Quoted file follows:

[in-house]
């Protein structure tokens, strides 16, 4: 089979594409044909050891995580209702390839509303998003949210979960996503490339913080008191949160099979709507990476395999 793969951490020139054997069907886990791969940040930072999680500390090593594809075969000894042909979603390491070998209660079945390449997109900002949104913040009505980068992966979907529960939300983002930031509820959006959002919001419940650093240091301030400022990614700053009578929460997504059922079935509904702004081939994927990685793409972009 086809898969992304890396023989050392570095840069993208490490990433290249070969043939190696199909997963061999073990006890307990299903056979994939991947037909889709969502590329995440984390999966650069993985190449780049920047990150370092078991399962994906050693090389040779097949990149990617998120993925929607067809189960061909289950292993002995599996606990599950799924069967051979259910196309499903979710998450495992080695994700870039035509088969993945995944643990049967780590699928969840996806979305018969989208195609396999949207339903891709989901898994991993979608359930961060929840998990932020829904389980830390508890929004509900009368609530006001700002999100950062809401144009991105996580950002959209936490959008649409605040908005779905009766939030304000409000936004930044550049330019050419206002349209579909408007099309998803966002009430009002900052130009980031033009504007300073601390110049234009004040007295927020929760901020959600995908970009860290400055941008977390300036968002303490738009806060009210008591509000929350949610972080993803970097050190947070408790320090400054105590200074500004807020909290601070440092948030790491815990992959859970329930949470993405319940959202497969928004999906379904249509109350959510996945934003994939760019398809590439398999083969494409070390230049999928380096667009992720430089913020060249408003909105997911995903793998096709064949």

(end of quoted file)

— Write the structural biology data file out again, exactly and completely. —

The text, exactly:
[in-house]
């Protein structure tokens, strides 16, 4: 089979594409044909050891995580209702390839509303998003949210979960996503490339913080008191949160099979709507990476395999 793969951490020139054997069907886990791969940040930072999680500390090593594809075969000894042909979603390491070998209660079945390449997109900002949104913040009505980068992966979907529960939300983002930031509820959006959002919001419940650093240091301030400022990614700053009578929460997504059922079935509904702004081939994927990685793409972009 086809898969992304890396023989050392570095840069993208490490990433290249070969043939190696199909997963061999073990006890307990299903056979994939991947037909889709969502590329995440984390999966650069993985190449780049920047990150370092078991399962994906050693090389040779097949990149990617998120993925929607067809189960061909289950292993002995599996606990599950799924069967051979259910196309499903979710998450495992080695994700870039035509088969993945995944643990049967780590699928969840996806979305018969989208195609396999949207339903891709989901898994991993979608359930961060929840998990932020829904389980830390508890929004509900009368609530006001700002999100950062809401144009991105996580950002959209936490959008649409605040908005779905009766939030304000409000936004930044550049330019050419206002349209579909408007099309998803966002009430009002900052130009980031033009504007300073601390110049234009004040007295927020929760901020959600995908970009860290400055941008977390300036968002303490738009806060009210008591509000929350949610972080993803970097050190947070408790320090400054105590200074500004807020909290601070440092948030790491815990992959859970329930949470993405319940959202497969928004999906379904249509109350959510996945934003994939760019398809590439398999083969494409070390230049999928380096667009992720430089913020060249408003909105997911995903793998096709064949």